With the long summer months pretty much upon us, we all want to get outdoors and spend as much time with our horses as we can. While long rides are great fun but if you’re always doing the same thing it can get pretty boring, for both you and your horse. You could give an equestrian activity such as reigning, show jumping or polo a go but what about trying something far more unusual instead?
I thought it might be fun to put together a list of some of the more unusual things you and your horse can do together. While you may have heard of some of these sports I bet there’s one or two that you’ve never heard of before! You’ll also find some very old favorites too.
No that’s not a typo I really did say horseboarding!! Starting back in 2004 this relatively new extreme sport which involves a horse and rider towing a board rider on a mountainboard has now become popular across the globe. It’s a multi-discipline sport that requires complete control of both riders who are in constant communication with each other. The horse rider needs to keep the correct position as well as speed and the board rider needs to keep their board stable while adapting to the speed and changing direction of the horse and rider. Horseboarding is also very popular as a competitive sport where rider and boarder can take part in Horseboarding Drag Race and or Arena Horse Boarding competitions, both disciplines award the fastest time and highest speed competitors.
- Horseboarding Drag Race – This is a head to head event where teams compete in heats that are run over a 100 meter drag strip. Two teams compete in each event with the winner going through to the next heat. Eventually, a knockout stage will decide the overall winner.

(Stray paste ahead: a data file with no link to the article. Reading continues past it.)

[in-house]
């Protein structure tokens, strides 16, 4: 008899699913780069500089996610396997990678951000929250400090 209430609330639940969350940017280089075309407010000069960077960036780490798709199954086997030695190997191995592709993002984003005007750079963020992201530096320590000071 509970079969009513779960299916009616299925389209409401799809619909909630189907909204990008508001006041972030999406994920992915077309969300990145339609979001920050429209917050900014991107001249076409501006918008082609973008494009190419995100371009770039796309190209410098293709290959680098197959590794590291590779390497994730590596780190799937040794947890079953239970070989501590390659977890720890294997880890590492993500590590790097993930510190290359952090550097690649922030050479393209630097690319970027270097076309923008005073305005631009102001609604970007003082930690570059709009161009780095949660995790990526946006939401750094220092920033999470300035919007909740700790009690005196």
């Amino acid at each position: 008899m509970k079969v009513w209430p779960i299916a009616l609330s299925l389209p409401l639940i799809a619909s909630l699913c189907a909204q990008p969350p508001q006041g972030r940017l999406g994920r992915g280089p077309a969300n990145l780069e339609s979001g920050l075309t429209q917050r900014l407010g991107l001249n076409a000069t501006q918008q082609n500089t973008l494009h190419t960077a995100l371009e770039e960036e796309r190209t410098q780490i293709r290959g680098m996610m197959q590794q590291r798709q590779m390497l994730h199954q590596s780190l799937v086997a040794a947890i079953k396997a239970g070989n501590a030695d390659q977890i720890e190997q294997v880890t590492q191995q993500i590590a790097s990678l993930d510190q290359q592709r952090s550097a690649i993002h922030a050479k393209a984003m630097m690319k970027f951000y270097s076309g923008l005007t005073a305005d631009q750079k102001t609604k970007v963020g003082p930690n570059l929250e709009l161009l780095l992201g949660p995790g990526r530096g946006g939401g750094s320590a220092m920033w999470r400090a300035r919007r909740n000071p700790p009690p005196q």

- Arena Horse Boarding – Competing against the clock, each team has to navigate their way around a twisting course making sure they avoid a series of obstacles (known as gates).
If you live near a beach you might be interested to know that an earlier inception of horseboarding involved a surfboard instead of a mountainboard.
Interested in horseboarding you can find everything you need to know on the official website.
I bet you’ve all heard of dog agility but, be honest, how many of you have heard of horse agility? That’s what I thought, not many, and when you consider that the sport was started back in 2009 that’s not really a surprise. There’s not a huge amount of difference between dog and horse agility except scale!
One of the great things about horse agility is that you don’t need to travel anywhere to compete, all you need is a horse, a long lead line and a yard. Yes, you can attend events organized by the International Horse Agility Club (IHAC) but there are also Online Horse Agility events where you build the course (the plans are published on the IHAC website) then film yourself negotiating it before submitting it online. With the youngest competitor being only 4 and the oldest being in their 70s, horse agility is most definitely for everybody. It’s also perfect for strengthening the relationship between you and your horse.
Horse agility is open to everybody regardless of where you live or how old you are so what are you waiting for, check out the IHAC website for details on how to get started.
Horse Agility is for everyone, especially horses!Vanessa Bee, Founder Horse Agility and The Horse Agility Club
Once the sport of choice of medieval knights across Europe jousting has enjoyed a resurgence in recent years and now even has its own world championships. It’s actually changed very little from the sport it was in its heyday, riders still wear medieval armor and the lances, which are made of solid pine, are 3.6 meters and have a steel spear tip.
Two riders will compete by riding towards each other and striking each other anywhere from the bottom of the shield to the top of the helmet. They’re separated by a divider, called a tilt, that is designed to protect the horses from being hit and with a closing speed of 40kph (25mph), it’s easy to see why it’s needed.
To find out more check out the World Jousting Championships’ website.
While we’re still on the subject of medieval horse ‘sports’ why not try your hand at mounted archery. In medieval times it wasn’t so much of a sport but more of a way of life, either in battle or for hunting for food. After the development of machinery it died out, that is until the Mongolians revived it purely as a sport after their independence from China in 1911.